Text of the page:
“A man is burnt alive in a suburban garden shed.
DI Zigic and DS Ferreira are called in from the Peterborough Hate Crimes Unit to investigate the murder. Their victim is quickly identified as a migrant worker and a man several people might have had good reason to see dead. A convicted arsonist and member of a far-right movement has just been released from prison, while witnesses claim to have seen the dead man fighting with one of the town’s most prominent slum landlords.
Zigic and Ferreira know all too well the problems that come with dealing with a community that has more reason than most not to trust the police, but when another migrant worker is attacked, tensions rapidly begin to rise as they search for their killer…”
“Long Way Home”, published in 2014, was the debut novel from Essex based copywriter Eva Dolan. It features the police detective team of DI Zigic and DS Ferreira of the Hate Crimes Unit in Peterborough. There have subsequently been two further books in the now ongoing series of Zigic & Ferreira tales.
The story revolves around a grey employment market in Peterborough where migrants from Eastern Europe and elsewhere are essentially owned by less than honest English businessmen and find themselves abused and exploited within a native community that doesn’t want them in the first place so has little or no regard for their fate.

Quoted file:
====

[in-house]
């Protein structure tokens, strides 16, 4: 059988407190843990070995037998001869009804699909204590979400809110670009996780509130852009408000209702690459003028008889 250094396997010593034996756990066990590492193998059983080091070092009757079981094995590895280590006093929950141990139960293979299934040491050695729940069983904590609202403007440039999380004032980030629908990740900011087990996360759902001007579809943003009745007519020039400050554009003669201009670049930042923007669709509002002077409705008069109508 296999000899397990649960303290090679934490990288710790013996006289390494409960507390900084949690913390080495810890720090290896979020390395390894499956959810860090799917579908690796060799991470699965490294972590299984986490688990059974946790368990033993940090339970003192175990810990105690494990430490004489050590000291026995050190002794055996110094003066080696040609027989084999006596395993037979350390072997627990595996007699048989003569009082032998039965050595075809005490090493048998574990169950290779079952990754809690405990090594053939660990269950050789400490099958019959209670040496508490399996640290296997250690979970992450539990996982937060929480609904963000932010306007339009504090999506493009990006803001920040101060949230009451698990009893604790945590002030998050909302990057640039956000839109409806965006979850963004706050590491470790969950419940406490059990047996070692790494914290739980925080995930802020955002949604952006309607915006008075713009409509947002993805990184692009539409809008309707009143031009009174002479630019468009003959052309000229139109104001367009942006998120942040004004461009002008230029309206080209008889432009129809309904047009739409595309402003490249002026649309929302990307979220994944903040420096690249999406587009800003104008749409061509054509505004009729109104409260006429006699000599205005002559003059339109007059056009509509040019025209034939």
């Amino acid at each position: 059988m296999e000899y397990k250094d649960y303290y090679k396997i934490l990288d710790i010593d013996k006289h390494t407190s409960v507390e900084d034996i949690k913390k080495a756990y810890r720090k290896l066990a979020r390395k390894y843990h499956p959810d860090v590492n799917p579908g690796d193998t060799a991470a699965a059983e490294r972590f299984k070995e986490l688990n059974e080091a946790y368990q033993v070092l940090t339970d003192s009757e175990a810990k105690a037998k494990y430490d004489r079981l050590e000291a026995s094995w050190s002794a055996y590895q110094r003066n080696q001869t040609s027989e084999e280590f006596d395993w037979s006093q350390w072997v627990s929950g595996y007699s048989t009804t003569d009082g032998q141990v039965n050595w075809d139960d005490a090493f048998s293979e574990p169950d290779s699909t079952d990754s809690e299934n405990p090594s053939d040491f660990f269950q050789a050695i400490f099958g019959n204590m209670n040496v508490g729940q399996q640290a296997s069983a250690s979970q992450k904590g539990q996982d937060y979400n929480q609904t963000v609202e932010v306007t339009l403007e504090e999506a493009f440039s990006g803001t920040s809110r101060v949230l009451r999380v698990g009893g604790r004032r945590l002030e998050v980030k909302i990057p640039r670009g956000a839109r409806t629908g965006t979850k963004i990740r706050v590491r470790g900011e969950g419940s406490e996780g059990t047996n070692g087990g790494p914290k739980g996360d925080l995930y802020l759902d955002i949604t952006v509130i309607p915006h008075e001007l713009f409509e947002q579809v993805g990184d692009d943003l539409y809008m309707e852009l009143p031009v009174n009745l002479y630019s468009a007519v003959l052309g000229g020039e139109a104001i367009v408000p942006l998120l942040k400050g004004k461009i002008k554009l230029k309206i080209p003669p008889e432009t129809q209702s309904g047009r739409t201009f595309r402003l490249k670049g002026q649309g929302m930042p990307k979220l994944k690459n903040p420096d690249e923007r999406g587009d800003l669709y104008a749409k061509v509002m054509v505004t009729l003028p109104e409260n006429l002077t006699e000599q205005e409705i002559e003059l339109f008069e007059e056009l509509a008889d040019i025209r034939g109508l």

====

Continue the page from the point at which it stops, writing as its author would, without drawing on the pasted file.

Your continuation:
Prejudice thus becomes something of a theme within the pages of this book, and the vivid descriptions of the lives of the migrants should give food for thought. I’m no expert but the tales of modern-day slavery in the UK seem to me to be all too plausible.
On top of that Dolan explores the effects on policing of political decisions, as well as more general themes such as love, loss, betrayal and what family means to different people.
It’s a well set up plot, which plenty of meat to get stuck into. The characters of Zigic and Ferreira are handled nicely without too much background information – this will surely trickle out over the course of the series – or dysfunctional attributes to detract from what is, at the end of the day, a really good crime story. That said, is having both lead characters dealing with hate crimes coming from immigrant families a bit much? Or is it the case that such departments will be staffed in such a manner – either for empathetic reasons or the top brass thinking it looks better PR-wise?
Perhaps the ending was predictable a little earlier than would be ideal, or maybe I just had a lucky guess. Nonetheless, this is a cracking debut novel and I look forward to catching up with the team again as the series progresses…